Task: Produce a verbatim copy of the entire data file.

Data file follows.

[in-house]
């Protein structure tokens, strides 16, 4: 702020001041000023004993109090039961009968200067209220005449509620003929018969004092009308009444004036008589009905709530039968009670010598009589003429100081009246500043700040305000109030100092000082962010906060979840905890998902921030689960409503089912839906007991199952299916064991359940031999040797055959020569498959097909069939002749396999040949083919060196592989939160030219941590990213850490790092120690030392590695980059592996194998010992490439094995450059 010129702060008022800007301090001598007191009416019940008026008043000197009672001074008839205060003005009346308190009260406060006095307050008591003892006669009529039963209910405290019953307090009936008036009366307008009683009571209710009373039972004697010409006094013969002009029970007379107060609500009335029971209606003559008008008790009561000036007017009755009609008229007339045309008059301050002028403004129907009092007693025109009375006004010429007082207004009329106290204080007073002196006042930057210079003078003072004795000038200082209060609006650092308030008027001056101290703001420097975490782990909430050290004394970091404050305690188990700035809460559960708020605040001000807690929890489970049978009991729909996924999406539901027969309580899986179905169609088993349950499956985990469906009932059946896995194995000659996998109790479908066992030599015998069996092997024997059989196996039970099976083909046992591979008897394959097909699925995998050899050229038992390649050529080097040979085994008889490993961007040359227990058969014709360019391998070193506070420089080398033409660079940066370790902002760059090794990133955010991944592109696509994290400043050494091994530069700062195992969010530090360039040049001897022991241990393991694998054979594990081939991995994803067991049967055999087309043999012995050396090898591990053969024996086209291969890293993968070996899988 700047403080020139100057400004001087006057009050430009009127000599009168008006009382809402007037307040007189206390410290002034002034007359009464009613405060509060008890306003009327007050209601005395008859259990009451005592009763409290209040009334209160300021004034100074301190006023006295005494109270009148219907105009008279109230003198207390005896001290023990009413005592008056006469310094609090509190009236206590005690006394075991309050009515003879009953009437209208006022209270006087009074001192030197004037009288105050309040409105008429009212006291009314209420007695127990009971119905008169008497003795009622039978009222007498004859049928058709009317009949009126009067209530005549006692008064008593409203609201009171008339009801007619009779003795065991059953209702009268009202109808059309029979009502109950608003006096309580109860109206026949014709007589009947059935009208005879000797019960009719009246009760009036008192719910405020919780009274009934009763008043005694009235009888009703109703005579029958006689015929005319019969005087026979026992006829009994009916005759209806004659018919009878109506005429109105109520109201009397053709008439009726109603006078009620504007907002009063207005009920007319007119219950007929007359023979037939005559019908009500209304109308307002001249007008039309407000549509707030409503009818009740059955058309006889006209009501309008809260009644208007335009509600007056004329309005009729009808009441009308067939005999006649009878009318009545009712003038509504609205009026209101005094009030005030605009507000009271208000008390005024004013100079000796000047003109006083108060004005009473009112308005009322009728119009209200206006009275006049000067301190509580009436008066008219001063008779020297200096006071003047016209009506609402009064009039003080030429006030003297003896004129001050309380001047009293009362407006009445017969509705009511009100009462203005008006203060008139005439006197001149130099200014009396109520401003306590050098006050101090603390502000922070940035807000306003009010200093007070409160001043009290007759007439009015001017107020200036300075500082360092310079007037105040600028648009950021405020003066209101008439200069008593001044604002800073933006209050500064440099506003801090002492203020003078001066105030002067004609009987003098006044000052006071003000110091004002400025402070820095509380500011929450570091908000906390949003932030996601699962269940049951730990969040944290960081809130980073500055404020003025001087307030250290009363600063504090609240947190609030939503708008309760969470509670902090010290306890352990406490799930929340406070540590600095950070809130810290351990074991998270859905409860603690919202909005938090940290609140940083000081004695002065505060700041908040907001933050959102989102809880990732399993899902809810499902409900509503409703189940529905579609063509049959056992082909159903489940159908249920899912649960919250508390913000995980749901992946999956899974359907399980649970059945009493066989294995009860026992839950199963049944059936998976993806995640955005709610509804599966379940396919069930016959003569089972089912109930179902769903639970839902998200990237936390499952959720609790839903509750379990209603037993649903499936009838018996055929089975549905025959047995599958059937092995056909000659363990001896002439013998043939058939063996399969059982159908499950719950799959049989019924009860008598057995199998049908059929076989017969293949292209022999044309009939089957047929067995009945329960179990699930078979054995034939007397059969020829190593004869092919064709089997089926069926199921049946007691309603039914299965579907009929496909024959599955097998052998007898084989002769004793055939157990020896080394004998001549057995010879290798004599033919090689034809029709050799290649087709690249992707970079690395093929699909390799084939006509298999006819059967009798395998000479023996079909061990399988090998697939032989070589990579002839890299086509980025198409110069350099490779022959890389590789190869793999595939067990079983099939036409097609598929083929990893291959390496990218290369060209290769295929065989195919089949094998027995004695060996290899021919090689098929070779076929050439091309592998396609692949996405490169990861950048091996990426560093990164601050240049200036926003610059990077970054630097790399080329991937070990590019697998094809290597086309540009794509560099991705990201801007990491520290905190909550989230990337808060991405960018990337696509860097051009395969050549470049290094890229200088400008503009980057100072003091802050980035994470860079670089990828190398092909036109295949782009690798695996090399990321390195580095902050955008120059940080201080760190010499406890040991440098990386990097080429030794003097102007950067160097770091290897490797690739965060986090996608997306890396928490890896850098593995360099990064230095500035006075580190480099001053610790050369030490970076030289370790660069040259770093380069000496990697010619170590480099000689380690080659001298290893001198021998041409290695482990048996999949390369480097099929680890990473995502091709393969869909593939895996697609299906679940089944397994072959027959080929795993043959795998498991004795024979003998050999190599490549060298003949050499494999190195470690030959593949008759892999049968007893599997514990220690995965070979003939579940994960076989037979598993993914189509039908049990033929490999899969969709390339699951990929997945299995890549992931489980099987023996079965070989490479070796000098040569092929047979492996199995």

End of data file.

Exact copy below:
[in-house]
């Protein structure tokens, strides 16, 4: 702020001041000023004993109090039961009968200067209220005449509620003929018969004092009308009444004036008589009905709530039968009670010598009589003429100081009246500043700040305000109030100092000082962010906060979840905890998902921030689960409503089912839906007991199952299916064991359940031999040797055959020569498959097909069939002749396999040949083919060196592989939160030219941590990213850490790092120690030392590695980059592996194998010992490439094995450059 010129702060008022800007301090001598007191009416019940008026008043000197009672001074008839205060003005009346308190009260406060006095307050008591003892006669009529039963209910405290019953307090009936008036009366307008009683009571209710009373039972004697010409006094013969002009029970007379107060609500009335029971209606003559008008008790009561000036007017009755009609008229007339045309008059301050002028403004129907009092007693025109009375006004010429007082207004009329106290204080007073002196006042930057210079003078003072004795000038200082209060609006650092308030008027001056101290703001420097975490782990909430050290004394970091404050305690188990700035809460559960708020605040001000807690929890489970049978009991729909996924999406539901027969309580899986179905169609088993349950499956985990469906009932059946896995194995000659996998109790479908066992030599015998069996092997024997059989196996039970099976083909046992591979008897394959097909699925995998050899050229038992390649050529080097040979085994008889490993961007040359227990058969014709360019391998070193506070420089080398033409660079940066370790902002760059090794990133955010991944592109696509994290400043050494091994530069700062195992969010530090360039040049001897022991241990393991694998054979594990081939991995994803067991049967055999087309043999012995050396090898591990053969024996086209291969890293993968070996899988 700047403080020139100057400004001087006057009050430009009127000599009168008006009382809402007037307040007189206390410290002034002034007359009464009613405060509060008890306003009327007050209601005395008859259990009451005592009763409290209040009334209160300021004034100074301190006023006295005494109270009148219907105009008279109230003198207390005896001290023990009413005592008056006469310094609090509190009236206590005690006394075991309050009515003879009953009437209208006022209270006087009074001192030197004037009288105050309040409105008429009212006291009314209420007695127990009971119905008169008497003795009622039978009222007498004859049928058709009317009949009126009067209530005549006692008064008593409203609201009171008339009801007619009779003795065991059953209702009268009202109808059309029979009502109950608003006096309580109860109206026949014709007589009947059935009208005879000797019960009719009246009760009036008192719910405020919780009274009934009763008043005694009235009888009703109703005579029958006689015929005319019969005087026979026992006829009994009916005759209806004659018919009878109506005429109105109520109201009397053709008439009726109603006078009620504007907002009063207005009920007319007119219950007929007359023979037939005559019908009500209304109308307002001249007008039309407000549509707030409503009818009740059955058309006889006209009501309008809260009644208007335009509600007056004329309005009729009808009441009308067939005999006649009878009318009545009712003038509504609205009026209101005094009030005030605009507000009271208000008390005024004013100079000796000047003109006083108060004005009473009112308005009322009728119009209200206006009275006049000067301190509580009436008066008219001063008779020297200096006071003047016209009506609402009064009039003080030429006030003297003896004129001050309380001047009293009362407006009445017969509705009511009100009462203005008006203060008139005439006197001149130099200014009396109520401003306590050098006050101090603390502000922070940035807000306003009010200093007070409160001043009290007759007439009015001017107020200036300075500082360092310079007037105040600028648009950021405020003066209101008439200069008593001044604002800073933006209050500064440099506003801090002492203020003078001066105030002067004609009987003098006044000052006071003000110091004002400025402070820095509380500011929450570091908000906390949003932030996601699962269940049951730990969040944290960081809130980073500055404020003025001087307030250290009363600063504090609240947190609030939503708008309760969470509670902090010290306890352990406490799930929340406070540590600095950070809130810290351990074991998270859905409860603690919202909005938090940290609140940083000081004695002065505060700041908040907001933050959102989102809880990732399993899902809810499902409900509503409703189940529905579609063509049959056992082909159903489940159908249920899912649960919250508390913000995980749901992946999956899974359907399980649970059945009493066989294995009860026992839950199963049944059936998976993806995640955005709610509804599966379940396919069930016959003569089972089912109930179902769903639970839902998200990237936390499952959720609790839903509750379990209603037993649903499936009838018996055929089975549905025959047995599958059937092995056909000659363990001896002439013998043939058939063996399969059982159908499950719950799959049989019924009860008598057995199998049908059929076989017969293949292209022999044309009939089957047929067995009945329960179990699930078979054995034939007397059969020829190593004869092919064709089997089926069926199921049946007691309603039914299965579907009929496909024959599955097998052998007898084989002769004793055939157990020896080394004998001549057995010879290798004599033919090689034809029709050799290649087709690249992707970079690395093929699909390799084939006509298999006819059967009798395998000479023996079909061990399988090998697939032989070589990579002839890299086509980025198409110069350099490779022959890389590789190869793999595939067990079983099939036409097609598929083929990893291959390496990218290369060209290769295929065989195919089949094998027995004695060996290899021919090689098929070779076929050439091309592998396609692949996405490169990861950048091996990426560093990164601050240049200036926003610059990077970054630097790399080329991937070990590019697998094809290597086309540009794509560099991705990201801007990491520290905190909550989230990337808060991405960018990337696509860097051009395969050549470049290094890229200088400008503009980057100072003091802050980035994470860079670089990828190398092909036109295949782009690798695996090399990321390195580095902050955008120059940080201080760190010499406890040991440098990386990097080429030794003097102007950067160097770091290897490797690739965060986090996608997306890396928490890896850098593995360099990064230095500035006075580190480099001053610790050369030490970076030289370790660069040259770093380069000496990697010619170590480099000689380690080659001298290893001198021998041409290695482990048996999949390369480097099929680890990473995502091709393969869909593939895996697609299906679940089944397994072959027959080929795993043959795998498991004795024979003998050999190599490549060298003949050499494999190195470690030959593949008759892999049968007893599997514990220690995965070979003939579940994960076989037979598993993914189509039908049990033929490999899969969709390339699951990929997945299995890549992931489980099987023996079965070989490479070796000098040569092929047979492996199995």